While the meat rested, I fried the broad bean shells in the deep fat, a process that took seconds, and applied heat to the bean and pea puree. None of this took long and we soon had the main course on the table, but it definitely took around 55 minutes, not the 35 suggested. It was worth all the effort though, with so much flavour in the vegetables, and the meat just tender and perfect. I took my apron off and settled down to enjoy it. The broad beans shells added texture, the garlic butter infused everything with heat, and it was a thoroughly enjoyable dinner. We couldn’t managed the dessert so left that for the following day and instead finished the wine.

Thi was a 2018 Yarra Valley Innocent Bystander, Pinot Noir from Australia. It was described as an “exceptional 2018 vintage (which) is a ripe and somewhat reductive Pinot. It eventually opens with time in glass, revealing red fruit wrapped in lots of oak spice. The fruit on the palate sits a bit heavily and tannins are lean and astringent, emphasizing the oak particularly at the finish. Serve chilled with the scampi, and then allow to breathe before tucking into the hogget.”  It certainly worked very well with both courses.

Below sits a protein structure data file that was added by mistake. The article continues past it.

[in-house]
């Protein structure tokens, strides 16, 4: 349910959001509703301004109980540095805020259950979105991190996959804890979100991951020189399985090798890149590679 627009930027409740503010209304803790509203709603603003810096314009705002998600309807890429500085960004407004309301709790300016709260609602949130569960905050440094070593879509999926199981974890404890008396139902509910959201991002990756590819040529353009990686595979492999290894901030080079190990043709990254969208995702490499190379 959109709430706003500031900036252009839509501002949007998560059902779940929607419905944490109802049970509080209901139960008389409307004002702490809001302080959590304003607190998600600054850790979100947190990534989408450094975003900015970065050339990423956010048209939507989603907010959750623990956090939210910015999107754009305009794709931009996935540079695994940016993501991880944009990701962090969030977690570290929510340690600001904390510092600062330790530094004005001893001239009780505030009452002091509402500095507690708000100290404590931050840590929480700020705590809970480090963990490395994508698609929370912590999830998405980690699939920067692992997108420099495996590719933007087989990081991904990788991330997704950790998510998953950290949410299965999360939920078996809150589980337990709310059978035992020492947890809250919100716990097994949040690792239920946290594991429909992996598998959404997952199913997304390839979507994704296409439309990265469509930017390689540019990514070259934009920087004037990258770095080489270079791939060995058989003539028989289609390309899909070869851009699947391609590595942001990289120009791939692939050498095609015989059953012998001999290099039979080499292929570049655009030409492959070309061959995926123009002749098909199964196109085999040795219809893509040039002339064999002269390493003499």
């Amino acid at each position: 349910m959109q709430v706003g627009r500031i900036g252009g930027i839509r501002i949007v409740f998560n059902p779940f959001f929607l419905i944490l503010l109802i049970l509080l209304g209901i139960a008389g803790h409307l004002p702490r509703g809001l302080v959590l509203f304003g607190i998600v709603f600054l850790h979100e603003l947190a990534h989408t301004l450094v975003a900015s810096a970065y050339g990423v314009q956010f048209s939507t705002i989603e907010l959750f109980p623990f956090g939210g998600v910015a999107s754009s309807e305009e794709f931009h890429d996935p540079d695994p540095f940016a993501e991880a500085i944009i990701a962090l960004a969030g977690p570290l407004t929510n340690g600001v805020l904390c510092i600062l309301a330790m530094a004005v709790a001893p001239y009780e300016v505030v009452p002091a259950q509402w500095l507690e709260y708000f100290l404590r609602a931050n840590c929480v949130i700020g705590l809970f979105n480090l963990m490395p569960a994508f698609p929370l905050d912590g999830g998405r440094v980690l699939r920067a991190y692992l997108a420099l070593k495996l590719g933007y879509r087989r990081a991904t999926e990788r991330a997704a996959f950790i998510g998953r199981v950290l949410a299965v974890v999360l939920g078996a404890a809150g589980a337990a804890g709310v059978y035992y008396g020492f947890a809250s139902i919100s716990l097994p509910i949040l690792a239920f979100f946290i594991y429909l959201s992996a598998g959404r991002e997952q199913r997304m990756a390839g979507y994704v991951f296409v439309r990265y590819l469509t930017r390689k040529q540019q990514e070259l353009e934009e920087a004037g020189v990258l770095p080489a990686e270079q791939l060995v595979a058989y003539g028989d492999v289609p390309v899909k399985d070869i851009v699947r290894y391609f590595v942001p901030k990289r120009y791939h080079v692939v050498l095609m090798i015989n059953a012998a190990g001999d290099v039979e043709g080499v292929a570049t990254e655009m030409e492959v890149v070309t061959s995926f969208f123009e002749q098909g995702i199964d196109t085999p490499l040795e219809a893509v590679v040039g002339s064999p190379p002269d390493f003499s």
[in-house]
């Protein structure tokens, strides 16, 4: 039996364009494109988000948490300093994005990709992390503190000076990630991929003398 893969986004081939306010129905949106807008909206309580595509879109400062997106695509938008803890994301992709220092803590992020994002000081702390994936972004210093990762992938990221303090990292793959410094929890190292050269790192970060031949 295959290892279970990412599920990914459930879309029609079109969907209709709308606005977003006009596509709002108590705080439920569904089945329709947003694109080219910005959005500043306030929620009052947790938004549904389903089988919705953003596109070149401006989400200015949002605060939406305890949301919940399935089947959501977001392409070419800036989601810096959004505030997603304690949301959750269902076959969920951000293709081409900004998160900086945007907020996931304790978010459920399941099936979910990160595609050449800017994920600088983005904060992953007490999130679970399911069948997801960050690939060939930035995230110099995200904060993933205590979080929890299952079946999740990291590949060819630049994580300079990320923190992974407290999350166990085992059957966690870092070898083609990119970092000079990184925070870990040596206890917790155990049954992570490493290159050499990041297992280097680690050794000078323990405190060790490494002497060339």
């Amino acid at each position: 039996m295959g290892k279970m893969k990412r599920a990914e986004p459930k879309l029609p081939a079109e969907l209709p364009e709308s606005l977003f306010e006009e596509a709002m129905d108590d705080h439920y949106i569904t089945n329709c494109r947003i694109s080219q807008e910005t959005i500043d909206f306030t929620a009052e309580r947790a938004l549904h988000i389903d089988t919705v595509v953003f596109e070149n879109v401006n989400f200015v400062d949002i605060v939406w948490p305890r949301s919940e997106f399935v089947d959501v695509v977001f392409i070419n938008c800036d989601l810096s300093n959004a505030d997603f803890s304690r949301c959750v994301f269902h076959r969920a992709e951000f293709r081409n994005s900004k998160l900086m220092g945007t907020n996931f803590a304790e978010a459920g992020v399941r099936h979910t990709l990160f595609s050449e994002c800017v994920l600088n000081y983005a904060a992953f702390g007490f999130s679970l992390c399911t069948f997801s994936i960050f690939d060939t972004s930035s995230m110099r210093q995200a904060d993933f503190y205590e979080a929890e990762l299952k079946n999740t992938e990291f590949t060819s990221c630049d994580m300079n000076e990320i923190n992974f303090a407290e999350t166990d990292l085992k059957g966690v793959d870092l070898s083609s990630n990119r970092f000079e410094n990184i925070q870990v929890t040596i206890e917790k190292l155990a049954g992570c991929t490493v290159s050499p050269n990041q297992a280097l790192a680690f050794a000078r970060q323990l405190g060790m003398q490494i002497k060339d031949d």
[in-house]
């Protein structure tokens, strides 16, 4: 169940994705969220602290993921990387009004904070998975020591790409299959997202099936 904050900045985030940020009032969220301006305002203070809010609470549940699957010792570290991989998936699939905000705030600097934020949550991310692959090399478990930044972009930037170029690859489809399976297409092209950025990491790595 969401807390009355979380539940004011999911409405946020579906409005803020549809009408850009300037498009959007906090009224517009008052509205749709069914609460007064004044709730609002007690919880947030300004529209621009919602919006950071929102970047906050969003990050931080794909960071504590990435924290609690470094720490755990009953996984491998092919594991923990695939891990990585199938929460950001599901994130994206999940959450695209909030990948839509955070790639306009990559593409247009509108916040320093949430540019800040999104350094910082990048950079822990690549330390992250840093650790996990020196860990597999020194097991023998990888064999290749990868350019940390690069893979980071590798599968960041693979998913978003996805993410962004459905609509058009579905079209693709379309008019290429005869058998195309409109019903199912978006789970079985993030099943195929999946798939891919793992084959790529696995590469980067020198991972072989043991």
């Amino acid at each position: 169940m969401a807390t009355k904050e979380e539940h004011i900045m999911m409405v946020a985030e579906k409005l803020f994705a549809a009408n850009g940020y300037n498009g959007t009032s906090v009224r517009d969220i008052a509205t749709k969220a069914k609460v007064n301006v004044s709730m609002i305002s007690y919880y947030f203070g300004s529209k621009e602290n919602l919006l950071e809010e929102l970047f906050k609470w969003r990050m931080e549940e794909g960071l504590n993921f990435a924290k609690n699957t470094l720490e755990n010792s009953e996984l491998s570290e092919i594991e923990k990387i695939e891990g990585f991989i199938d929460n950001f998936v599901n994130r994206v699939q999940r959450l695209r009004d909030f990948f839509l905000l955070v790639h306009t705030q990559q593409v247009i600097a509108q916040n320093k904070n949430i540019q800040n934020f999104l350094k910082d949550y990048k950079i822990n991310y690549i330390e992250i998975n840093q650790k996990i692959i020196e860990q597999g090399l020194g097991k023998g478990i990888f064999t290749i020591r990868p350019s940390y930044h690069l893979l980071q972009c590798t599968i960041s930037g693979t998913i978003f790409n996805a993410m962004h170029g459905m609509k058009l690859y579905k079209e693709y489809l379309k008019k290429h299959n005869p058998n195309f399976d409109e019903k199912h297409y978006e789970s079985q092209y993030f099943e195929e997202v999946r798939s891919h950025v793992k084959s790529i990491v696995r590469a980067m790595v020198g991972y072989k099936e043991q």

The dessert was really, really simple to put together. All I had to do was make a hole in the bottom of each of the two choux buns and pipe the Earl Grey crème diplomat into them. The only problem I has was making the incision large enough but once I’d done that it was a doddle and this stage really did only take five minutes. The butterscotch needed warming and I did manage to let it overflow messily in the microwave by giving it what might have been 30 seconds too long, but I was able to scrape most of it back into the container and still be able to use it. I did forget top add the suggested pinch of salt, which might have lifted it further, but it was still delicious, if sticky…

So a very successful, though not exactly effortless, meal that I reckon, if we add in the 20 minutes spent polishing the hob and the 40 minutes of extra washing up/dishwasher stacking and emptying, probably took twice as long as that optimistic 110 minutes, but was probably worth it!